Confessions of a Comic Book Guy is a weekly column by Steve Bennett of Super-Fly Comics and Games in Yellow Springs, Ohio.  This week, Bennett looks at Marvel EIC CB Cebulski's comments to a Swedish interviewer, thoughts on a movie or TV show based on Ms. Marvel, with a side trip to look at The Phantom.

Last week (see "Confessions of a Comic Book Guy - Death In Comics") I wrote about having found an article online in Swedish about Marvel Comics editor-in-chief CB Cebulski: Marvel Comics chefredaktör: "Bra historier ska skapa känslor" from November 2018, which translates as "Marvel Comic's Editor-in-Chief: ‘Good stories should create feelings.’"  And how it featured a few further points of interest beyond Cebulski’s declaration quoted in the headline.  Like, his Mother was from Sweden, he spent summers there, and how growing up his two favorite comics were the X-Men, which then wasn't popular in Sweden then and Lee Falk's comic strip hero The Phantom, which strangely enough was.  You might find this surprising, but while in his nation of origin The Ghost Who Walks dropped off the popular culture radar around 1946*, he’s still well known in countries like Spain, Australia, New Zealand, Yugoslavia, Turkey and, yes, Sweden.

In the article, he also talked about how Marvel wants to show reality and how social media is a tool that helped Marvel find creators "with authentic voices so that the characters that already exist and also new faces can reflect the changing lifestyles, diversity, culture and global society we live in."  But in a vast understatement, the article says this kind of "change is not always appreciated," in particular when it came to Ms. Marvel, saying "fans raged all over the world about her."  Unfortunately, it doesn’t specify which fans in which countries were upset and why, all of which would be interesting to know.  But according to Cebulski, those opposed are "a small, loud minority protesting just about everything we do.  It does not matter whether it is skin color, sexuality or Peter Parker's marital status."  And they react this way because it’s not "their Marvel," something he considers "very dangerous."  The company moderates social media and sometimes has to involve the police in situations that "have become threatening."  I wish I knew more about that too.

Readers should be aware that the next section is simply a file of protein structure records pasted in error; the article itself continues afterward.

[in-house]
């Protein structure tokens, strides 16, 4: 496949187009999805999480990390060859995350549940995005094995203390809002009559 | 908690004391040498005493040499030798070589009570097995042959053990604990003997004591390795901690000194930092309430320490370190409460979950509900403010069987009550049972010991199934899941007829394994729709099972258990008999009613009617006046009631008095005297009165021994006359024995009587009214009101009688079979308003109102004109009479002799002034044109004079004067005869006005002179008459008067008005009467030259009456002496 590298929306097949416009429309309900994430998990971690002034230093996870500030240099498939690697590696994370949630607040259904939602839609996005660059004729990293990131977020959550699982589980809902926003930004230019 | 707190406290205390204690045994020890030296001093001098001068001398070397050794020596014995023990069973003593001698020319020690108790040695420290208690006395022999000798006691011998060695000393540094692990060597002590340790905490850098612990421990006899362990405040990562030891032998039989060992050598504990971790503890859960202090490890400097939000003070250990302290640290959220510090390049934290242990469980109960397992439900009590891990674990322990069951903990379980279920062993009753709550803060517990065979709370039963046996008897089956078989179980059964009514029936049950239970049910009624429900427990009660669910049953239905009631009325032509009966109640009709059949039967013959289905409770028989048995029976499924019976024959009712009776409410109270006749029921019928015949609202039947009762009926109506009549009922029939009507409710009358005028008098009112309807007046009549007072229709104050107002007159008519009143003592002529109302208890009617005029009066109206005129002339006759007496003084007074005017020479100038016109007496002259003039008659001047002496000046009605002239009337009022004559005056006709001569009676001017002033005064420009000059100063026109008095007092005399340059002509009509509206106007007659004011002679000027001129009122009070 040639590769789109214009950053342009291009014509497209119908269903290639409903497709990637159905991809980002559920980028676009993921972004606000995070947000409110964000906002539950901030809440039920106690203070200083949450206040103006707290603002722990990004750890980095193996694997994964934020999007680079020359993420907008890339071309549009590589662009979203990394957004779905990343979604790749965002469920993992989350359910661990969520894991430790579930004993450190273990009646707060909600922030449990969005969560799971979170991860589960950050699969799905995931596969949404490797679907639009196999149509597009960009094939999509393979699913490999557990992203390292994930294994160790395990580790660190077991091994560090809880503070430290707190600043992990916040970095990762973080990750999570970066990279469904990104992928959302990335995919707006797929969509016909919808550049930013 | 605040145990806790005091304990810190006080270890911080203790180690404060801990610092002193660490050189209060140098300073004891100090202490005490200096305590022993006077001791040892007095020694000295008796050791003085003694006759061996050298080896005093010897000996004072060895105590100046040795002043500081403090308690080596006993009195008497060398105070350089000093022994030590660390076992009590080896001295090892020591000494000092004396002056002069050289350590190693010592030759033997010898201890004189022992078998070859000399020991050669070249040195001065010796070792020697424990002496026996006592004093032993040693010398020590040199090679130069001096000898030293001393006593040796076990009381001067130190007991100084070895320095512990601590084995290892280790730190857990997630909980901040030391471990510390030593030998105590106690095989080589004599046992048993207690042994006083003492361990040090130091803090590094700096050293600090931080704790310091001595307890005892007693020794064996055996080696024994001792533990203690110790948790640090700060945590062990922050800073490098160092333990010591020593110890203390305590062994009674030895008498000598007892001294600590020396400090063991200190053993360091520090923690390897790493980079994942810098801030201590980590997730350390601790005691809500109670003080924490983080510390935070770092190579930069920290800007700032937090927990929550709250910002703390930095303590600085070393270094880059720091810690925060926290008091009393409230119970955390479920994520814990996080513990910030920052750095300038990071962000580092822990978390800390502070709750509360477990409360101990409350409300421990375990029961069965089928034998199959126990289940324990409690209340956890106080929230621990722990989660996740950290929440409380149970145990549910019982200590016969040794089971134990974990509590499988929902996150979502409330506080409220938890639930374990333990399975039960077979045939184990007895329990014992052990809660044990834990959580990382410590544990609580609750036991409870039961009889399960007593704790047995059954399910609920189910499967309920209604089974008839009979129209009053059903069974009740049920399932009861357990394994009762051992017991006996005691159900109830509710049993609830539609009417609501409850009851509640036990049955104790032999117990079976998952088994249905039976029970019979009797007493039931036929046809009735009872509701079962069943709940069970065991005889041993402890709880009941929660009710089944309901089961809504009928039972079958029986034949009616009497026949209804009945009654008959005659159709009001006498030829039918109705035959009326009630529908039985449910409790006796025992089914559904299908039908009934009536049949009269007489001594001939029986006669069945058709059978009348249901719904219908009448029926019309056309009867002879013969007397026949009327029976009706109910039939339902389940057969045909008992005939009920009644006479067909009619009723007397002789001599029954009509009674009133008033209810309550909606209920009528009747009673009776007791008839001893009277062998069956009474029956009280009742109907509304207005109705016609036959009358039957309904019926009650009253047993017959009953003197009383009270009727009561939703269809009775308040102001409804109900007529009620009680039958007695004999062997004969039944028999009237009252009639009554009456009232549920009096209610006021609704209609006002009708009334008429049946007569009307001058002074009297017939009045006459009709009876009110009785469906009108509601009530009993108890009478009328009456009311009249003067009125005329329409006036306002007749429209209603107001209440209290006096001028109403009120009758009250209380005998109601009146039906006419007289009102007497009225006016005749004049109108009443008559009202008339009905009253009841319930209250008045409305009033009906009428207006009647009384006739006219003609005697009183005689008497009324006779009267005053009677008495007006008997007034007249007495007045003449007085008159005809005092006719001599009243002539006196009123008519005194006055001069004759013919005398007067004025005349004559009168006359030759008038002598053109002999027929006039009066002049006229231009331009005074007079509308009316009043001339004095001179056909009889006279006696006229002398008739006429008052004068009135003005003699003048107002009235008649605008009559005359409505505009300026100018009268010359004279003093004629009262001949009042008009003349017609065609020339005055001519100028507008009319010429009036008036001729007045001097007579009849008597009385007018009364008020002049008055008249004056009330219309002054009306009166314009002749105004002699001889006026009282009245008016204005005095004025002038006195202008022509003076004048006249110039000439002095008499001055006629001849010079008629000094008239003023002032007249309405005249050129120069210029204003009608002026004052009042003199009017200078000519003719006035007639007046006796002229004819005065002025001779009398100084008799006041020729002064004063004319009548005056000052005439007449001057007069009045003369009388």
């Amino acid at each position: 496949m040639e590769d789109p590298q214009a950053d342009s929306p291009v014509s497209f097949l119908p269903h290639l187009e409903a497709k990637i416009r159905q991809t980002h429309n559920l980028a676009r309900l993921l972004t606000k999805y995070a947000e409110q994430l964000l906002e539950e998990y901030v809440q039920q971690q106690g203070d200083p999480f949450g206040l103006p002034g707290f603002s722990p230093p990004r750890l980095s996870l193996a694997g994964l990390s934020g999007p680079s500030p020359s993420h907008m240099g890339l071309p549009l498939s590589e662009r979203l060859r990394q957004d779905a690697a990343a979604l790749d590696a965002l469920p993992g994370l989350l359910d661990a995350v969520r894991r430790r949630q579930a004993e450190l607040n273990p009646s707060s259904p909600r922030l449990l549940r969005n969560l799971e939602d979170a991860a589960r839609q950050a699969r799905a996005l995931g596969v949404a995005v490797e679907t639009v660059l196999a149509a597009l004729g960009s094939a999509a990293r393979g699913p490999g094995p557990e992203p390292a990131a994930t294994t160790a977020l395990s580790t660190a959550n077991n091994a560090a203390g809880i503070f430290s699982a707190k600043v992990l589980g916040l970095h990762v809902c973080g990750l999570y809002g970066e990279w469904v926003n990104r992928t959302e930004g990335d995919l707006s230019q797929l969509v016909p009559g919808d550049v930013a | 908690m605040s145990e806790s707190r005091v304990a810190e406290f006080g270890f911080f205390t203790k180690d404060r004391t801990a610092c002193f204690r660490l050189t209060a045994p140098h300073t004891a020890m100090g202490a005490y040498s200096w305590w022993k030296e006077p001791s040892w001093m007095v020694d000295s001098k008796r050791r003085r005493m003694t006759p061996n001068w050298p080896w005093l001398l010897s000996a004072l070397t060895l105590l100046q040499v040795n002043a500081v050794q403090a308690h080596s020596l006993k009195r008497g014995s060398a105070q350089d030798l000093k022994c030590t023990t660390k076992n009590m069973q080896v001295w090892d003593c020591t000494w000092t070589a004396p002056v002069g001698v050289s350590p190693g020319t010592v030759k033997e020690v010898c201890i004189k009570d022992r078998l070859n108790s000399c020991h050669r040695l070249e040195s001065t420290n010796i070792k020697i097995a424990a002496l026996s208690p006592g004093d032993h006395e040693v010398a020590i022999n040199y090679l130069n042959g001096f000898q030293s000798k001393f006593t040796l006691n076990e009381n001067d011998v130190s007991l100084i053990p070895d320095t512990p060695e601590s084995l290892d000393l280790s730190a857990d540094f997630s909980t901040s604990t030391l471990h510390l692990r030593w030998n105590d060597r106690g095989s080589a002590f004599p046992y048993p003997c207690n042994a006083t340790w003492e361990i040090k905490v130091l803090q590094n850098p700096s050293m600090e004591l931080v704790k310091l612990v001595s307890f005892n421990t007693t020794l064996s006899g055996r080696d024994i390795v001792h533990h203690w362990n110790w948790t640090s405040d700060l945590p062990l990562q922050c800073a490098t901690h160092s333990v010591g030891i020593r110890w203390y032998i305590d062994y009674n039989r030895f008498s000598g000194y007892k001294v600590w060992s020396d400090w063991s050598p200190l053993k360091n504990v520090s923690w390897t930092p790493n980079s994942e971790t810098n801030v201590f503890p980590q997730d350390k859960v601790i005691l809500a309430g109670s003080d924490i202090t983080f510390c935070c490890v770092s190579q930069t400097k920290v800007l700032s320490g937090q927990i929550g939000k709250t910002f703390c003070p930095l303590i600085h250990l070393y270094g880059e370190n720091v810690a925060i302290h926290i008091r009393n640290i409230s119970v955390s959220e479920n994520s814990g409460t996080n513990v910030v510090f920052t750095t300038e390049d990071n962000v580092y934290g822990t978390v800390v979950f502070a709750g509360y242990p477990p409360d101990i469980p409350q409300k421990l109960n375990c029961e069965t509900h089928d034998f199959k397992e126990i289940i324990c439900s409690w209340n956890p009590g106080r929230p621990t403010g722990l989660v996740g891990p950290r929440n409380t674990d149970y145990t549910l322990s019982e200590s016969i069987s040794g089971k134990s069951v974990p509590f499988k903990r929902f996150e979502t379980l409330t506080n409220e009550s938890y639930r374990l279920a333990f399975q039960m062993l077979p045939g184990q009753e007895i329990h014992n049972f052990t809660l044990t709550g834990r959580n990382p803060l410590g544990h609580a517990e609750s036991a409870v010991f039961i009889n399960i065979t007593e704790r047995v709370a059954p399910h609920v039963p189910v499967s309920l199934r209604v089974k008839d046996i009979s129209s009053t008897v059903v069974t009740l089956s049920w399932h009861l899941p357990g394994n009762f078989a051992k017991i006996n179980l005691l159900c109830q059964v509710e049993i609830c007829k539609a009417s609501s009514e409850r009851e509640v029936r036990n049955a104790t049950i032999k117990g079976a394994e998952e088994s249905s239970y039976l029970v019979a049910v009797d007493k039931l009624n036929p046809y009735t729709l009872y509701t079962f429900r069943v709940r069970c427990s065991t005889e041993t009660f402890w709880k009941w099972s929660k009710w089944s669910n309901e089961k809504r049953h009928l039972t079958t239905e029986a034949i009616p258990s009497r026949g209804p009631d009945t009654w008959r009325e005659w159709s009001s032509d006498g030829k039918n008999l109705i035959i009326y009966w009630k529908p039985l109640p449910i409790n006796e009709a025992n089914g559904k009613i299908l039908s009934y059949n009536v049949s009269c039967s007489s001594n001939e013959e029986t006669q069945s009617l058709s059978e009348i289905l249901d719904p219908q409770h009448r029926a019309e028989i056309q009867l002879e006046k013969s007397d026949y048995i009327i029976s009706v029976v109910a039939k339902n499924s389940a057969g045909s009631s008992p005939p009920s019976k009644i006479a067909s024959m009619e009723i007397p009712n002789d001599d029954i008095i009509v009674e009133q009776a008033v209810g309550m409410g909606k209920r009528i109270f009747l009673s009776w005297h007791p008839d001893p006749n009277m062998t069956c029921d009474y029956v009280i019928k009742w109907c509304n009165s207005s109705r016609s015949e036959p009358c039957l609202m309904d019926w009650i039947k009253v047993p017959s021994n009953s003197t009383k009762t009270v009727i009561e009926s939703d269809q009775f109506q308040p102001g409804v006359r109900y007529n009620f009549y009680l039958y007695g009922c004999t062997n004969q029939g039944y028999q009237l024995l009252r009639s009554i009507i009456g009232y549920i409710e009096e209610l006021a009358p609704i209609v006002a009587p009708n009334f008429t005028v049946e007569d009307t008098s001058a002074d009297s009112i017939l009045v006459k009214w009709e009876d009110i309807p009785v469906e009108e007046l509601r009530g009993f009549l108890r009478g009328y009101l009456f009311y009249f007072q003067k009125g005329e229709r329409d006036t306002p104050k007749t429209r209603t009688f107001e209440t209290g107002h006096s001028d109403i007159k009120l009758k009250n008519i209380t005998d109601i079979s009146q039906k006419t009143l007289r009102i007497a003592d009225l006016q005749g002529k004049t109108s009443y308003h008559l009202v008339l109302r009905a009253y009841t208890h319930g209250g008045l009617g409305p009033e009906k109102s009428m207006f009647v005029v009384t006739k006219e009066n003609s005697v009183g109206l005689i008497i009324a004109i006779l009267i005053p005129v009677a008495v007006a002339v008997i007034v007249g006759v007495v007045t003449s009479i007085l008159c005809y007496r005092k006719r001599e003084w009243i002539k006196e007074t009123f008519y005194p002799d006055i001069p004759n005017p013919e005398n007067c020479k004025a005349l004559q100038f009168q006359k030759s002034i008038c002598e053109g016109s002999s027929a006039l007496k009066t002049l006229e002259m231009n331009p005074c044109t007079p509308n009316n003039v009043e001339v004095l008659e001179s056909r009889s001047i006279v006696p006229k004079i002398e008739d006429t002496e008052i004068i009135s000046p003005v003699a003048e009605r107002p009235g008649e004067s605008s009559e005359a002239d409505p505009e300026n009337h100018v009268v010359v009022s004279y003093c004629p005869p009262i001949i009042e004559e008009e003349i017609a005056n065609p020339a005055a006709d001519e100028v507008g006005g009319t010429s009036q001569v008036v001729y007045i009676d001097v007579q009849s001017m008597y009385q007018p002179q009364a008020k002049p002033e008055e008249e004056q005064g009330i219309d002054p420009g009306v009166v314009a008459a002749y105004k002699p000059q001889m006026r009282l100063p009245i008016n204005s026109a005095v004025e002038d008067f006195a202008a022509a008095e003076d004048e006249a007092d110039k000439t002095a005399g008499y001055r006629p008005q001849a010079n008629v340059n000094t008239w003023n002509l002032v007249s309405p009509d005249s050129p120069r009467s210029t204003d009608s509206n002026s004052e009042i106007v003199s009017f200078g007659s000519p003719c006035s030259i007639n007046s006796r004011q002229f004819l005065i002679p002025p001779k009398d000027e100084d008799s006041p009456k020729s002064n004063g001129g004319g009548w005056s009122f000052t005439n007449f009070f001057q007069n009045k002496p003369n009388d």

Speaking of Ms. Marvel, Mindy Kaling says Marvel's 'interested' in developing Pakistani-American superhero Ms. Marvel.  It’s gotten a lot of online attention, which is kind of odd, seeing as how it’s kind of a non-story; since the actress (The Office, Late Night) and cartoonist (she wrote and drew Badly Drawn Girl for the Dartmouth College's newspaper from 1999 to 2001) has "no information about any tv or film adaptation."  Though in Mindy Kaling Confirms Marvel Talks About Ms.Marvel Adaptation she says how instead of a movie the character might show up on the Disney+ streaming service.  And I must admit a Ms. Marvel TV show is probably a whole lot more likely than a theatrical movie.